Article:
These Molecular Inventions Helped Curb A National Health Crisis

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This is part of a special series, presented by Thrivent Financial, that focuses on a diversity of American inventors and innovations. 

 

There’s something you may not know about inventions: they're not all about moving parts or mass production. Inventions can be tiny — as in, molecular.

Flossie Wong-Staal is a specialist in virology, particularly HIV/AIDS (she and her colleagues discovered it in 1983), and has invented many protocols and tests surrounding the virus, including an invention that led to the world's first HIV test. She also developed an enzyme-based "molecular knife" that can cut up genetic information in AIDS patients.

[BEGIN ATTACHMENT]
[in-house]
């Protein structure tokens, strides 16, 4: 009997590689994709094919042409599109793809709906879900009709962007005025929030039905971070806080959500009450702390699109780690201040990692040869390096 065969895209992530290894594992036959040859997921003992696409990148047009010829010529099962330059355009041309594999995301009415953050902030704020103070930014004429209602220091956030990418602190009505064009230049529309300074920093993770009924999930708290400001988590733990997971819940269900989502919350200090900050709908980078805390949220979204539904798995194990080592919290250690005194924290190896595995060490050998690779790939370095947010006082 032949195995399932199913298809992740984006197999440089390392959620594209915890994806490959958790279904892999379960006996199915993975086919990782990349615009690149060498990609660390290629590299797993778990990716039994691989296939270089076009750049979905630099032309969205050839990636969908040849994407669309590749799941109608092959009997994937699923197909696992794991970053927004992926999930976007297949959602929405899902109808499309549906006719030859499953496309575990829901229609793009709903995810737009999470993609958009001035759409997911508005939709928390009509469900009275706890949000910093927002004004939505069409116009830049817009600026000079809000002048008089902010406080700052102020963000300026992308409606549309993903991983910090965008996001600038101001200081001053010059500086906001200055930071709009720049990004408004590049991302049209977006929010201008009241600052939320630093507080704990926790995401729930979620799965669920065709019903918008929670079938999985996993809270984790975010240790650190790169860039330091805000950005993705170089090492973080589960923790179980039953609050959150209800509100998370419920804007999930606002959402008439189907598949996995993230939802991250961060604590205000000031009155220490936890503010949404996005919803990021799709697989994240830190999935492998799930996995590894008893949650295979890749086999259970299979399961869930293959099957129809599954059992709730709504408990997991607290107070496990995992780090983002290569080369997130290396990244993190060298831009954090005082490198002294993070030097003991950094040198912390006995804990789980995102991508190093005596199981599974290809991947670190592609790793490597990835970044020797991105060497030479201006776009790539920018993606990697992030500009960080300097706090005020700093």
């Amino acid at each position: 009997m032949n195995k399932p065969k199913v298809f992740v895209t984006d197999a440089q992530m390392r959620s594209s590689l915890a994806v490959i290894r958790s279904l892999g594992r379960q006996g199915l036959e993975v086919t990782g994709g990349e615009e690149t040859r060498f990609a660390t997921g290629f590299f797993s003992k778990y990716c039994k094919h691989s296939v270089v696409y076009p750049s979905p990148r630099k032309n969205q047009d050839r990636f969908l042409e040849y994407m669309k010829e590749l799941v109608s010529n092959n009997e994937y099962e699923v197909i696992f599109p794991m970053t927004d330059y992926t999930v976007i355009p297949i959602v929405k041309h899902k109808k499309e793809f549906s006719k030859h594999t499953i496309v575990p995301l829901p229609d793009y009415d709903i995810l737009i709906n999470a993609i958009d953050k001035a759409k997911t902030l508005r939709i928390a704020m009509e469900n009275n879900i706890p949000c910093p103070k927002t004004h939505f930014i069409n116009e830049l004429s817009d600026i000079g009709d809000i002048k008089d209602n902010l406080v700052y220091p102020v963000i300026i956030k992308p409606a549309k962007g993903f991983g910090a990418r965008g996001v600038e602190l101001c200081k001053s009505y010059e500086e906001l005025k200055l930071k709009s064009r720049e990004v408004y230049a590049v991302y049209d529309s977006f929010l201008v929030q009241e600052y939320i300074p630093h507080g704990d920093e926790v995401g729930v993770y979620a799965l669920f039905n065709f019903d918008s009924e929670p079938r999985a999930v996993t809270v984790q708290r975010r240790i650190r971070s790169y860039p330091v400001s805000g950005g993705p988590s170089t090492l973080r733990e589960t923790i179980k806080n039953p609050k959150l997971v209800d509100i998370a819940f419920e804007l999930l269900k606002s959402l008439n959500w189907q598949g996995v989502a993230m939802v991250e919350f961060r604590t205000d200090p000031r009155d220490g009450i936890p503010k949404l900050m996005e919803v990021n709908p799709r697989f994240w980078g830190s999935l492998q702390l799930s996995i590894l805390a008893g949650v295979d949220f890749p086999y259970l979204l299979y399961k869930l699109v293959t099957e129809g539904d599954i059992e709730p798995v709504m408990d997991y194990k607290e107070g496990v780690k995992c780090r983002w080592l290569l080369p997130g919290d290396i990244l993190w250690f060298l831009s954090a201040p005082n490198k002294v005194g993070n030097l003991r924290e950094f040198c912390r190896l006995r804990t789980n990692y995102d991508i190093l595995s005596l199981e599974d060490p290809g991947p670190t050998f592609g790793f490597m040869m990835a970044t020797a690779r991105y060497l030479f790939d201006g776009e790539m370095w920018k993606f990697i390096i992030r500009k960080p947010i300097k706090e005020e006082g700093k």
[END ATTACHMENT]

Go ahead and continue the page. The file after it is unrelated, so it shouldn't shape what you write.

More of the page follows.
She completed her postdoctoral research at University of California, San Diego in 1974, before leaving to work at the National Cancer Institute. It was at the institute where Wong-Staal began her research into retroviruses.

In 2002, Discover named Wong-Staal one of the fifty most extraordinary women scientists. Wong-Staal remains as a Research Professor of Medicine at UCSD. In 2014, she was recognized by the Asian Heritage Awards, who made this great tribute video:

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